hostname -V|--version|-h|--help       print info and exit                                                                                             
    dnsdomainname=hostname -d, {yp,nis,}domainname=hostname -y                                                                                               
    -s, --short           short host name                                                                                                                    
    -a, --alias           alias names                                                                                                                        
    -i, --ip-address      addresses for the hostname                                                                                                         
    -f, --fqdn, --long    long host name (FQDN)
    -d, --domain          DNS domain name
    -y, --yp, --nis       NIS/YP domainname
    -F, --file            read hostname or NIS domainname from given file

   This command can read or set the hostname or the NIS domainname. You can
   also read the DNS domain or the FQDN (fully qualified domain name).
   Unless you are using bind or NIS for host lookups you can change the
   FQDN (Fully Qualified Domain Name) and the DNS domain name (which is
   part of the FQDN) in the /etc/hosts file.
dagr@opensuse:~> sudo mount -t nfs /arkiv/fed_mntpoint1

The first resposns from the client gave a error message when used with capital I, with small i it says:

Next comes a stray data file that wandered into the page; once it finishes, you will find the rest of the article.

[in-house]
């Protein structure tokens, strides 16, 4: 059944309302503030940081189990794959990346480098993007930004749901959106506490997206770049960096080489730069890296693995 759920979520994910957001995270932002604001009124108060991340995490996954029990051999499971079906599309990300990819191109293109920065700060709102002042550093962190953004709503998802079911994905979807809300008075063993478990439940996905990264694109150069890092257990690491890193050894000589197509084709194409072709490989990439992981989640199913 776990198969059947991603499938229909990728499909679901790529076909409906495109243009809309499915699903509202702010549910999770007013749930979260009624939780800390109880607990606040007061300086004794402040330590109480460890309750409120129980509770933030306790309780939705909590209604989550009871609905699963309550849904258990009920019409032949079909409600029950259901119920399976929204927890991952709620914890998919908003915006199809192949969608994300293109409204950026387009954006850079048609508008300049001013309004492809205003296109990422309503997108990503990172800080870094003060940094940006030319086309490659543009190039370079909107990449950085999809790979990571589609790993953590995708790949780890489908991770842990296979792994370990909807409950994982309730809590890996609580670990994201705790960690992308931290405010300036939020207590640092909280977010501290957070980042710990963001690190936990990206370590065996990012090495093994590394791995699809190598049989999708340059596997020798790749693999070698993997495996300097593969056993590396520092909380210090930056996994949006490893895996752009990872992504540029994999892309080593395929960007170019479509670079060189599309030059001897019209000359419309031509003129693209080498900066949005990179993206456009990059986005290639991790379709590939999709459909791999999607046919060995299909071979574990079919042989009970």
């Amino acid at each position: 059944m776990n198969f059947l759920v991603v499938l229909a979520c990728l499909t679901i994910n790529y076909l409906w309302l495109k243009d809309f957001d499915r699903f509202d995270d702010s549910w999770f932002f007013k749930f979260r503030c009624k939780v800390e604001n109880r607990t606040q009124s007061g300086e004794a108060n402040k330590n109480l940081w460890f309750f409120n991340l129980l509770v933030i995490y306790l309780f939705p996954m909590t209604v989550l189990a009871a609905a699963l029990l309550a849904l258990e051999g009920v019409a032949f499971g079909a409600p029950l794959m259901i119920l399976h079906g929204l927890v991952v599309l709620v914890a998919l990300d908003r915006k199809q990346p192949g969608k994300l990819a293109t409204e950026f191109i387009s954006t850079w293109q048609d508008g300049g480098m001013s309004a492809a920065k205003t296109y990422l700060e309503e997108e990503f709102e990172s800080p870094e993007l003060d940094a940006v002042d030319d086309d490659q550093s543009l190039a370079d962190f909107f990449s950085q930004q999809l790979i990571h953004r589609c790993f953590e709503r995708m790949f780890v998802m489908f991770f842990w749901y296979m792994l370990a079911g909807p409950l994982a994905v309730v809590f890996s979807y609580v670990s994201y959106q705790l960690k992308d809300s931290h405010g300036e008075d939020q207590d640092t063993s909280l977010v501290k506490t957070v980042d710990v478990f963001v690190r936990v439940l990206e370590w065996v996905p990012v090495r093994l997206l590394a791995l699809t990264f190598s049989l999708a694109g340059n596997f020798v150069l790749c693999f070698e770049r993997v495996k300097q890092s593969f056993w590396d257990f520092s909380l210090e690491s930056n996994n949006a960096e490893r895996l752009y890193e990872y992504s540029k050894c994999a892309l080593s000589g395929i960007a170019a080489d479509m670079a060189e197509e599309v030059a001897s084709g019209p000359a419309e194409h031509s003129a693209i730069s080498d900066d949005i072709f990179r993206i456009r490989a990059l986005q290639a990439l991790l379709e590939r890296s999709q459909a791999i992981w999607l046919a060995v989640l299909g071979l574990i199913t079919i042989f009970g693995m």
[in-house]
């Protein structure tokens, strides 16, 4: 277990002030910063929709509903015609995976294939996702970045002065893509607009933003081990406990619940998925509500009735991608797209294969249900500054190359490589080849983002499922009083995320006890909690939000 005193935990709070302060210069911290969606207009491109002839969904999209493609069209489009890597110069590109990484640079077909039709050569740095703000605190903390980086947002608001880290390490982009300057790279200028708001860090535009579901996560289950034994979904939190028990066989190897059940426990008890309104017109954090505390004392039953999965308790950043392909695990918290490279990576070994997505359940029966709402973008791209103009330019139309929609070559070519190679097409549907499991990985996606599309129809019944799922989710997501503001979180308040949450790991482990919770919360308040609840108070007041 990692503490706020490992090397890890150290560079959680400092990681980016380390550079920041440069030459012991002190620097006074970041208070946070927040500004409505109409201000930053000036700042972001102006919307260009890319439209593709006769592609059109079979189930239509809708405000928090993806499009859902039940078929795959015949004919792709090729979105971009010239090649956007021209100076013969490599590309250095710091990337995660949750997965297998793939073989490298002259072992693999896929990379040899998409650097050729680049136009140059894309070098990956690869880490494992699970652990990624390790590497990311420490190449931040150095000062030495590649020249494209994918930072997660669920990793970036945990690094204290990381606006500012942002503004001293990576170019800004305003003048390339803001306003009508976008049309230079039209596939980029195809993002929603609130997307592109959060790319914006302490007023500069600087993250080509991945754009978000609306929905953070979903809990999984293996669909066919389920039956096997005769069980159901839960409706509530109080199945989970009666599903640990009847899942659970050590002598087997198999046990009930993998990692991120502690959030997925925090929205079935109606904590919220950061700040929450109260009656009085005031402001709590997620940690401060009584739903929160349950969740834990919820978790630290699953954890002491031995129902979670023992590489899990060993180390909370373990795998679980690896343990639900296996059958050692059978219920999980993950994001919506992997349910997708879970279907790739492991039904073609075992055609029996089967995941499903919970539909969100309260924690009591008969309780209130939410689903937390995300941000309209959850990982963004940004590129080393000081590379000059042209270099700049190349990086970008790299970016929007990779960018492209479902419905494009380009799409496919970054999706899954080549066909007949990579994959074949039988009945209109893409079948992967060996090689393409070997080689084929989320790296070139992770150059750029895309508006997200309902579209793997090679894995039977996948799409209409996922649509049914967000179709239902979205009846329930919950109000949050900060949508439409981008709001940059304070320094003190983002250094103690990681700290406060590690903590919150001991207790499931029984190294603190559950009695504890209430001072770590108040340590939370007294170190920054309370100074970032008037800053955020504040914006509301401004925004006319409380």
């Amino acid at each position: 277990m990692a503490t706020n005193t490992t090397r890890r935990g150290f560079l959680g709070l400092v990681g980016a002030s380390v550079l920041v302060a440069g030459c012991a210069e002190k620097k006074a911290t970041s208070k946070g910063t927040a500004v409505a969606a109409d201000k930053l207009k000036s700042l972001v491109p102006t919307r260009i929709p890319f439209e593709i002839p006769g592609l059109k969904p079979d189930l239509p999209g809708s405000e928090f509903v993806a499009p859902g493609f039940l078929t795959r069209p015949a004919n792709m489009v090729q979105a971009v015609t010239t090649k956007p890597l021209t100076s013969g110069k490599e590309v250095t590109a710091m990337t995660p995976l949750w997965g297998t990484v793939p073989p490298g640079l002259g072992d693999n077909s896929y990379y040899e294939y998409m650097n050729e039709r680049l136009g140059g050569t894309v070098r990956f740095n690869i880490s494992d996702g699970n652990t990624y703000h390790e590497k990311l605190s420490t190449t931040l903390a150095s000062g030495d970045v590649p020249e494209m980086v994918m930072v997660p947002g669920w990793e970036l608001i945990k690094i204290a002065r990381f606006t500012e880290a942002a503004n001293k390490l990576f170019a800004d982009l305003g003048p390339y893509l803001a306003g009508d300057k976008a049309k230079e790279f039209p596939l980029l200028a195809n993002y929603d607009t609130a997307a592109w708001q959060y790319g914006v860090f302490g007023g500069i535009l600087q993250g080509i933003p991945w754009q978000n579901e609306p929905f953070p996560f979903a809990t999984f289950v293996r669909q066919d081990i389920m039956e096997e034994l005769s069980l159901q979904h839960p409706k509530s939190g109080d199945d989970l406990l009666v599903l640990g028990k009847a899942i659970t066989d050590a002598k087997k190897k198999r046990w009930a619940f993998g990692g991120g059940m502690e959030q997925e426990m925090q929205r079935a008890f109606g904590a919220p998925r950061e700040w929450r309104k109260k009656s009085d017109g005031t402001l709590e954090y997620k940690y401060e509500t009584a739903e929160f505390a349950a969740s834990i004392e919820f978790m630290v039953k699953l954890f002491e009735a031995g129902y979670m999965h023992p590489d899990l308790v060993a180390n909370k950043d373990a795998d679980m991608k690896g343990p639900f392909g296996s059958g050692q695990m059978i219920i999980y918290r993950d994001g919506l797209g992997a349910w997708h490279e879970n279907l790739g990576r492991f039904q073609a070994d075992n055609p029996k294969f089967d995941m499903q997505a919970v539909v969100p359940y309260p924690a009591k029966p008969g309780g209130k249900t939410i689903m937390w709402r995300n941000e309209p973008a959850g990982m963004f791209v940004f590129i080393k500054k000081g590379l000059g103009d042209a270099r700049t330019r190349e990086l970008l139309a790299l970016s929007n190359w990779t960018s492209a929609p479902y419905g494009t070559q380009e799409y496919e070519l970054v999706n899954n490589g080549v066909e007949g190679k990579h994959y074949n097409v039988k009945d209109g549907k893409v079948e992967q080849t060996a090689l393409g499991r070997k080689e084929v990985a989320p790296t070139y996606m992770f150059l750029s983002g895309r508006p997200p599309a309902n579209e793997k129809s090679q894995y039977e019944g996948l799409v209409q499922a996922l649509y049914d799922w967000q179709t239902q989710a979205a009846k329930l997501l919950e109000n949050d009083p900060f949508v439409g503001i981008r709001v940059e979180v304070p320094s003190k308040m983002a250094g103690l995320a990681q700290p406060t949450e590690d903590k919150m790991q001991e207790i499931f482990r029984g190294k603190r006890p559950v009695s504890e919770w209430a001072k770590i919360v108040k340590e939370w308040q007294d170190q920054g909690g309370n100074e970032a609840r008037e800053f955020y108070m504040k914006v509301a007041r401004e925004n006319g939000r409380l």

dagr@opensuse:~> hostname -i

/home/dagr/Filmer opensuse(rw,sync,no_root_squash)

It looks as if you have as the allowed client (and I think I can detect from the other info that that is the client), but why is the other entry allowed system by hostname of opensuse?

I set the hostname in the /etc/exports. I could have set both folders with hostname, but when I tried to get the module in Yast to search for nfs servers in the network and I got nil result, I thought it was something wrong with my setup. I had to insert ip adresses, and let one of the two folders in the exports file to be the hostname and not the ip adress, to see if it made any difference.

I get to mount the nfs shares, but the module (nfs client in Yast) can’t find any servers when I click the chose button.

Dag R

This is the command yast runs for nfs server discovery. Run in in a console and see whether it returns the server. It does for me, though I have both server and clients running tumbleweed and no firewalls on my LAN.

/sbin/rpcinfo -b mountd 1

The yast source are quite frank about the state of exports discovery. So do not rely on it. After all, you can mount the shares, so go ahead and use them :wink:

For fun:

|      # showmounts does not work for nfsv4 (#466454)|

|      if v4|

|        tmpdir = Mount(server, "/", nil, "ro", "nfs4")|


|        # This is completely stupid way how to explore what can be mounted

|        # and I even don't know if it is correct. Maybe 'find tmpdir -xdev -type d'

 # should be used instead. No clue :(

I have Fedora on the server and Leap on the client. When I ran the command it did not return anything:

dagr@opensuse:~> /sbin/rpcinfo -b mountd 1
You have new mail in /var/spool/mail/dagr

What I hoped for was that maybe someone could tell if it were something wrong in my setup, but as it seems everything seems to be in order, but the module for searching the network for nfs servers does not work for servers with other distributions. The shares are mounted and I’m happy.

Dag R